The city of Rome is famed for the seven hills upon which it grew (fig. 2). The city has been moulded around this topography, and even writers such as Pliny cannot describe the city without mentioning them (Plin. NH. 3.66-67). As iconic as the hills may be, they make fire a much more real and dangerous prospect within Rome.
Buildings and materials
Most of the buildings in Rome during the time of the fire were either destroyed in the blaze, or thereafter. This leaves us with minimal information on the way structures were built at the time. Luckily, the sites of Herculaneum and Pompeii can give clarity in this situation. Being ‘frozen’ in time from the eruption in AD 79, buried under a pyroclastic flow and surge, respectively, these sites demonstrate the popular building materials and techniques used in the late republican and early imperial periods. The finding of preserved wood, such as in the House of the Relief of Relephus in 2009, prompted an investigation into the wooden ceiling panels (Macchioni et al., n.d.: 1024-37). It also showed that Roman buildings had large amounts of wood within their structure, making them much more susceptible to the ignition and spread of fire.
Origins of the fire
The recounts of Tacitus, Cassius Dio, and Suetonius all differ on the origins of the fire. The latter two believed the Emperor Nero (fig. 3) ordered the destruction and consequent plundering of the city through his soldiers (Cass. Dio. 62.16.2-3). Tacitus, however, is far more specific. He states that it occurred in the “Circus which adjoins the Palatine and Caelian Hills… among shops” (Tac. Ann. 15.38.2). His specificity and lack of blame on Nero, amongst other reasons, gives credibility to his assertion and, perhaps, can be considered a more reliable account. This will be discussed below.
Expansion of the fire
The shops that Tacitus mentioned as the genesis of the fire are incredibly important. Due to the abundance of ‘merchandise’ within them, the fuel readily available to it from the start, combined with the strong wind, allowed for the fire to quickly engulf the entire circus (Region XI). Given its proximity to the origin point, and the inclination to the hill, it is reasonable to assume that the royal palace on the Palatine (Region X) was also one of the first to go up in flames (fig. 4).
Once the fire had passed the circus, the fire was met by the overburdened, narrow, and irregular streets of Rome (Tac. Ann. 15.38.3). Being so close together, the buildings allowed easy transfer of fire between them, and even Tacitus remarks on how quickly the fire spread (Tac. Ann. 15.38.5). Although Tacitus does not give us a direction of the fire, he sets up some important boundaries. He says that the fire was put out at the foot of the Esquiline Hill (Region V) and that Nero opened up the Campus Martius to the displaced populace (Tac. Ann. 15.39-40). The structures that he mentions that burned can also be used to deduct the direction and behaviour of the fire (Tac. Ann. 15.41.1). These can be traced to the Aventine Hill (Region XIII), Forum Boarium (Near Porta Flumentana), and Forum Romanum (Region VIII). As all of these are west of the ignition spot, an Easterly wind can be deduced as highly likely, at least in the early stages of the fire. The fact that the fire eventually spread North East to the Esquiline Hill means that either a wind change occurred sometime during the fire, or, regardless, the sheer amount of fuel allowed the fire to travel against the wind. Either way, it shows a characteristically dangerous fire which would have been nearly impossible to put out.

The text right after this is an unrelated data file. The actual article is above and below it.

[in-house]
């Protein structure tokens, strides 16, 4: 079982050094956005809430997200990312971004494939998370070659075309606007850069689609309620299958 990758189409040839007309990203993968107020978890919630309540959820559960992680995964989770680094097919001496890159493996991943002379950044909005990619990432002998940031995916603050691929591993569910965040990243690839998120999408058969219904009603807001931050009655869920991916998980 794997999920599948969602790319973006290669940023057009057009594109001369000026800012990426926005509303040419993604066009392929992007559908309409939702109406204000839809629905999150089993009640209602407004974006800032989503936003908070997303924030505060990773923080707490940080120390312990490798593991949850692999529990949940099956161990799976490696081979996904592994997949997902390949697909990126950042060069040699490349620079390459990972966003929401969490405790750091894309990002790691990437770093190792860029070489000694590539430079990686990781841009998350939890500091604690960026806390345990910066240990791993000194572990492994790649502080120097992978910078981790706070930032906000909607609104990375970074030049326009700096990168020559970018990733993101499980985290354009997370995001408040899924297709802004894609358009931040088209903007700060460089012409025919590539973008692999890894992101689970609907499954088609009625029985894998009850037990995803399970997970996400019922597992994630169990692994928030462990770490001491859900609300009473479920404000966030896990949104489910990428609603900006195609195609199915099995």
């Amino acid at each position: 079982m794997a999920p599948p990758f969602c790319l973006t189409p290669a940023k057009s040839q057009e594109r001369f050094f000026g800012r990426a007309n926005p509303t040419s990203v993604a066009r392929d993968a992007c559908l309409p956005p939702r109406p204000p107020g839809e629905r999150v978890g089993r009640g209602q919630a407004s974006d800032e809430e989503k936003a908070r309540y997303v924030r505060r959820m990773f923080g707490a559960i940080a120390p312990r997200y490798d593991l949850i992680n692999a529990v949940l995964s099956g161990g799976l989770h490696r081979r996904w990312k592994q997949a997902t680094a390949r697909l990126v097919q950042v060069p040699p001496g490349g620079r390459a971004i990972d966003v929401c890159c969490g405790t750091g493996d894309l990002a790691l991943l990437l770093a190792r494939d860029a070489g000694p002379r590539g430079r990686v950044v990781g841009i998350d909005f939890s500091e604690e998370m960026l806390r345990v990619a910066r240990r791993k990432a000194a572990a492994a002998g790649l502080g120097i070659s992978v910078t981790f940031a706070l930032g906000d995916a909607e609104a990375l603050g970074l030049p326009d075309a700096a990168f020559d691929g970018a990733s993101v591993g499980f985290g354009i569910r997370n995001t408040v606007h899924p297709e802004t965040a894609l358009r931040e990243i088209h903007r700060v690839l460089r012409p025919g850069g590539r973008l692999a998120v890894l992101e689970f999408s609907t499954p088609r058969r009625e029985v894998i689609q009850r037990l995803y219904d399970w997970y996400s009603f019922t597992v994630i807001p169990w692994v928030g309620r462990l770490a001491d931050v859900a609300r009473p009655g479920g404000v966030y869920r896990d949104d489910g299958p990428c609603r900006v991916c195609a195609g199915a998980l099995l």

Given how quickly the fire spread, and the chaotic conditions created by panic, the odds were set against the vigiles from the start. This left the firefighters few options in order to contain the fire. Even with our technology today, fires over 1.5-2 m in height are deemed too big for a direct attack. This leaves only defensive options. The biggest way to set up a defensive perimeter is by removing the fuel between the fire and that boundary. As structures were the fuel in this instance, that is what had to be removed through either demolishing them or by burning them down in a controlled manner. All three authors recount men, acting under authority, as purposefully destroying buildings by demolition or fire. Although damning in their report of this activity, the removal of the structures would have been vital in the containment of the blaze. Considering that we know that the Esquiline and Campus Martius were spared from complete damage, it is logical to deduce that the back-burning and firefighting operations were centred on these areas. The use of firebreaks like the Servian Wall would have acted like control lines for the firefighters, as they knew it would be their best chance at stopping the fire from spreading. Luckily enough, the plan seemed to have worked as the control lines held, protecting the Campus Martius, where Nero housed the displaced populace, and the where the original blaze was extinguished at the foot of the Esquiline Hill (Tac. Ann. 15.40.1).